Tuesday, 20 July 2021

International reading

 

When we go for a charity shop trawl I often find that I am coming across books I have already read, and so I tend to gravitate towards authors with foreign sounding names, and it has been an excellent way to come across some interesting reads (as I have frequently found with translated fiction in the past.) First up 'The Sickness' by Venezuelan writer Alberto Barrera Tyszka, translated by Margaret Jill Costa (who also translated Jose Saramago's 'Death at Intervals'). Illness makes people behave peculiarly sometimes: Dr Miranda cannot bring himself to tell his elderly father that he (the father) is dying. Along side their relationship is his secretary Karina, who starts a correspondence with a very persistent hypochondriac patient that the doctor is attempting to ignore. Having pretended to be the doctor and offered a sympathetic ear she finds herself sucked in deeper than she expected, or can cope with. Both situations meander through the book and resolve themselves with a little honest, human communication, and the whole story is a delightful insight into the human condition, both its strengths and its weaknesses.

"Andrés ought to go to his father, show him the x-rays, tell him the truth, tell him exactly what's happening; he should, moreover, explain that further tests are needed, that from now on, his relationship with medicine will become uncomfortably close, so close he'll grow to loathe it; he should go to his father and tell him that it's hopeless, that there's not a thing they can do about it, that he has cancer and doesn't have much longer to live. How much longer exactly? Medical calendars tend to be vague: not much longer. Which always means less.
But he doesn't do any of these things. Postponing duties, especially when those duties are painful ones, is also a temporary way of surviving. The poet William Carlos Williams was also a doctor. He wrote: 'Many a time a man must watch the patient's mind as it watches him, distrusting him ...' Andrés didn't know how his father would react when he found out the truth. He distrusted both his and his father's minds because he wasn't at all sure about himself, about how he would react once he'd told his father the truth. He'd decided to confront the situation, however tragic, head on and talk to his father; but when the moment came, he didn't know how to, he felt invaded by thousands of tiny fears that raced around his mind like trapped lizards and always led him to postpone that duty yet again: he should talk to his father, but not just then, later." (p.43-44)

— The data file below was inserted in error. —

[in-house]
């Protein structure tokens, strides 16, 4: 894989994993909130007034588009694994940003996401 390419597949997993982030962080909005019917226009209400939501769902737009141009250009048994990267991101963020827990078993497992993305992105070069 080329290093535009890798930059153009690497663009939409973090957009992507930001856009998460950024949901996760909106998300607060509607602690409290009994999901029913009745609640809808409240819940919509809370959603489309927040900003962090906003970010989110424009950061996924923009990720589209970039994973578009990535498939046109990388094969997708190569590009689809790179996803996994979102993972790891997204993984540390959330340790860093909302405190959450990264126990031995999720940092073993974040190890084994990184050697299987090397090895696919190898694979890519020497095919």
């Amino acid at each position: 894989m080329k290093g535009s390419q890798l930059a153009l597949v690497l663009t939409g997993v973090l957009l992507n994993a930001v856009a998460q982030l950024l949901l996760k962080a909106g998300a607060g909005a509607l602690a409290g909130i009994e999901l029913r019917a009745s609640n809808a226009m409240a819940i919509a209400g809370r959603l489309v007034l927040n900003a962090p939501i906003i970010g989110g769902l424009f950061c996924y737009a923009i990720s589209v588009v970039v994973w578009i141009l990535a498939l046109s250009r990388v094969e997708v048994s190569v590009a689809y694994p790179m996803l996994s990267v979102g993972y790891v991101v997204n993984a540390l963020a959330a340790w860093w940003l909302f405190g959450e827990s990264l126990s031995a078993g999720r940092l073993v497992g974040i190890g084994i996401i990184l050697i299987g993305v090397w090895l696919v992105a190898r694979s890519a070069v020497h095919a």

'The Panda Theory' by Pascale Garnier (no translator credit), who was apparently a very prolific writer. This is a curious little story about a stranger arriving in a small town, who both resists and invites being befriended by the locals. His presence is not explained explicitly but hints are dropped about a traumatic past. He seems like a lovely but troubled character trying to find solace. The slightly grotesque characters around him become more beautiful under his gaze, they are somewhat enchanted by him. I allowed myself to be sucked in, and then he just drops you in it at the end. Curiously satisfying.